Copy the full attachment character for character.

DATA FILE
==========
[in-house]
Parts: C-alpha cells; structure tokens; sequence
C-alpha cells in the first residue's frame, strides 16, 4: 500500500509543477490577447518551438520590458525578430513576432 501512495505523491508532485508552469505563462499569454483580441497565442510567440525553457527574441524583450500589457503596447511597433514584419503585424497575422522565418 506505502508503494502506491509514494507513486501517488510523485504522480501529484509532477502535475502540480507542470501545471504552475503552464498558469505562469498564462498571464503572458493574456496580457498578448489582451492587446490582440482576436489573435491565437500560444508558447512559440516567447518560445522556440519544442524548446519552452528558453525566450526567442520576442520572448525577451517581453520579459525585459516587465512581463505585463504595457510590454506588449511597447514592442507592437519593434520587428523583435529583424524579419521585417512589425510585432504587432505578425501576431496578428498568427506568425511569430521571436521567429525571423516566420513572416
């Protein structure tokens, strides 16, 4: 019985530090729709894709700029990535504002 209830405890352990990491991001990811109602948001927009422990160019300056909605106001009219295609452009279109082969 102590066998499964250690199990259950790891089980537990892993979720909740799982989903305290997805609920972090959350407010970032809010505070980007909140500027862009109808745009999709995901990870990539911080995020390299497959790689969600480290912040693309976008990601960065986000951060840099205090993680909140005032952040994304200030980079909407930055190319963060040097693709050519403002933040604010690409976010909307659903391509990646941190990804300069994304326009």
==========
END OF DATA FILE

[in-house]
Parts: C-alpha cells; structure tokens; sequence
C-alpha cells in the first residue's frame, strides 16, 4: 500500500509543477490577447518551438520590458525578430513576432 501512495505523491508532485508552469505563462499569454483580441497565442510567440525553457527574441524583450500589457503596447511597433514584419503585424497575422522565418 506505502508503494502506491509514494507513486501517488510523485504522480501529484509532477502535475502540480507542470501545471504552475503552464498558469505562469498564462498571464503572458493574456496580457498578448489582451492587446490582440482576436489573435491565437500560444508558447512559440516567447518560445522556440519544442524548446519552452528558453525566450526567442520576442520572448525577451517581453520579459525585459516587465512581463505585463504595457510590454506588449511597447514592442507592437519593434520587428523583435529583424524579419521585417512589425510585432504587432505578425501576431496578428498568427506568425511569430521571436521567429525571423516566420513572416
């Protein structure tokens, strides 16, 4: 019985530090729709894709700029990535504002 209830405890352990990491991001990811109602948001927009422990160019300056909605106001009219295609452009279109082969 102590066998499964250690199990259950790891089980537990892993979720909740799982989903305290997805609920972090959350407010970032809010505070980007909140500027862009109808745009999709995901990870990539911080995020390299497959790689969600480290912040693309976008990601960065986000951060840099205090993680909140005032952040994304200030980079909407930055190319963060040097693709050519403002933040604010690409976010909307659903391509990646941190990804300069994304326009």